Piven Theatre Workshop

This year, the Piven Theatre Workshop celebrates 35 years of training actors how to play. Byrne and Joyce Piven founded the Piven Theatre Workshop in 1973 to teach then-revolutionary techniques growing out of the improvisational theatre games and story theatre of Viola Spolin and her son, Paul Sills.   The technique uses what Joyce Piven calls "disciplined play" - games, improvisation, storytelling - to train actors.  Students become the parts of a machine, play slow-motion tag, or improvise dialog to tell well-known folk tales in their own words.  The goal is to help aspiring actors find artistic authenticity, spontaneity and individuality. 

From its roots in the fertile soil of Chicago's experimental theatre scene of the 1970s, the Workshop has grown to encompass a training center that serves 1,000 children and adults each year, a professional Equity theatre, and ambitious scholarship and outreach programs that allow under-served and economically disadvantaged students to participate in the Workshop programs.

And as the Workshop has become more established, so have the techniques it teaches. As Joyce Piven points out, thirty years ago, theatre games and improvisational techniques were new and kind of "scary".  Three decades on, they are known in the mainstream, an essential cliché of the fruity theatre world.  But their effectiveness within that world has also brought mainstream success to a number of Workshop alumni, including John and Joan Cusack, Aidan Quinn, Lili Taylor, Harry Lennix, Kate Walsh, Hope Davis, and Jeremy Piven (son of Joyce Piven and her husband, Byrne).

That success is surely part of why Piven Theatre Workshop has become a destination training program for serious young actors throughout Chicago.  Many young people commute long distances to take classes at the Workshop site in Evanston, some starting in 4th grade and continuing through high school.  The program is also highly respected within the profession:  casting agents looking for talented young actors often contact the school for recommendations.   But Joyce Piven makes it clear that she values just as much the effect that the Workshop's classes can have on regular kids:  "They're hungry for play," she says.  "And hungry for the chance to express themselves in this confusing world."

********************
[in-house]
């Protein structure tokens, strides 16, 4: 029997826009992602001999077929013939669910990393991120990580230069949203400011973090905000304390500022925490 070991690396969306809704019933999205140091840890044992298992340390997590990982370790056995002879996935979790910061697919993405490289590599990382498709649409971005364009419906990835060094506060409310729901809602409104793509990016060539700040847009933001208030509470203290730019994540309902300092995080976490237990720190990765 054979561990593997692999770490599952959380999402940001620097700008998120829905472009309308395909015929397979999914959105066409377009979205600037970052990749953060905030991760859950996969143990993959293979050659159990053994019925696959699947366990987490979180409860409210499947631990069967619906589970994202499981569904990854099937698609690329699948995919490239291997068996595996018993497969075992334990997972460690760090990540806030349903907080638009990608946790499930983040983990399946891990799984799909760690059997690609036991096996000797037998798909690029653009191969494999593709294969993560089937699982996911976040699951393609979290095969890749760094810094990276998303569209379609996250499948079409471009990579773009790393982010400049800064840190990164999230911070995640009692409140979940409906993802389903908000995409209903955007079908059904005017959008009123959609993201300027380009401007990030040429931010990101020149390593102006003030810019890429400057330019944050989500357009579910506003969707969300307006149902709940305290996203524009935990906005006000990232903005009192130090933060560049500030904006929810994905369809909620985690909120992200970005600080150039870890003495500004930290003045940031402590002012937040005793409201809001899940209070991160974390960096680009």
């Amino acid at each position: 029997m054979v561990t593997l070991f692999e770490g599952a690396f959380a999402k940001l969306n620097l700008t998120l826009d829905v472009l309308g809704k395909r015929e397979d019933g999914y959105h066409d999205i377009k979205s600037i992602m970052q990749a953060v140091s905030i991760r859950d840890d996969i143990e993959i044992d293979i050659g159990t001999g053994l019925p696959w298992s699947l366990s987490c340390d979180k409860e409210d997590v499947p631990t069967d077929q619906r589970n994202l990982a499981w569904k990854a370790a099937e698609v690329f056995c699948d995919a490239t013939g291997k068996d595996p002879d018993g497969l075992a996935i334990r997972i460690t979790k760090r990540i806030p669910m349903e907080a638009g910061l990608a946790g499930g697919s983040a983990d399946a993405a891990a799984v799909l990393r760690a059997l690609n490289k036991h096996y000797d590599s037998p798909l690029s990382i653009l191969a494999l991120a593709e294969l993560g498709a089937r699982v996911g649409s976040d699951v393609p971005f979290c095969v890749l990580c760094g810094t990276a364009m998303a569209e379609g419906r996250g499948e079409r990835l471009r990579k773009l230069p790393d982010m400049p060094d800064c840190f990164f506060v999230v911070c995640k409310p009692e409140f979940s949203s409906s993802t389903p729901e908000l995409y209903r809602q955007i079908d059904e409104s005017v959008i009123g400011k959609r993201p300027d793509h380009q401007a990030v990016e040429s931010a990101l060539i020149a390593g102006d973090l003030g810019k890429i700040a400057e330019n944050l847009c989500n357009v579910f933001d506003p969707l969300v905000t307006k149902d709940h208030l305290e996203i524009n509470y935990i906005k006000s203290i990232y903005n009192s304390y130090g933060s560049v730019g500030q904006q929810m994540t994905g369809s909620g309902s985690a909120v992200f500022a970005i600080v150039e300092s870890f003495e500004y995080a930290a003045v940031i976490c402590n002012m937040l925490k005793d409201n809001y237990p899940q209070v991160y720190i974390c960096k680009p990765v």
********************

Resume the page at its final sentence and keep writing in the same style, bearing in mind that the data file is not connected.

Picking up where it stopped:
In addition to its programs for children, the Workshop offers a full curriculum of classes for adults.  Some are geared to aspiring and professional actors, others give lawyers, business people and other non-artists what Artistic Director Jennifer Green calls a "spiritual and creative workout" - a kind of mental alternative to yoga classes.  She believes that the skills taught at the Workshop - the ability to listen, to be spontaneous, to understand one's unique voice -- make better people, not just better actors. 

To explore the history and legacy of the Piven Theatre Workshop, this week's Talk Theatre Podcast features Joyce Piven, Jennifer Green and Piven faculty-member, Susan Payne.  They talk with Anne Nicholson Weber about the philosophy that underlies the training program, their personal connections to the Workshop, child actors and the crucial importance of play in a mediatized culture.

Anne Nicholson Weber

Theatre in Chicago contributor Anne Nicholson Weber saw Jack and the Beanstalk at the Goodman Children’s Theatre and has loved theatre every since. She is the author of Upstaged: Making Theatre in the Media Age, which includes interviews with Tony Kushner, Julie Taymor, Maggie Gyllenhaal, Martha Lavey and Sir Peter Hall, among many others, and her work has been published in American Theatre Magazine and other national publications.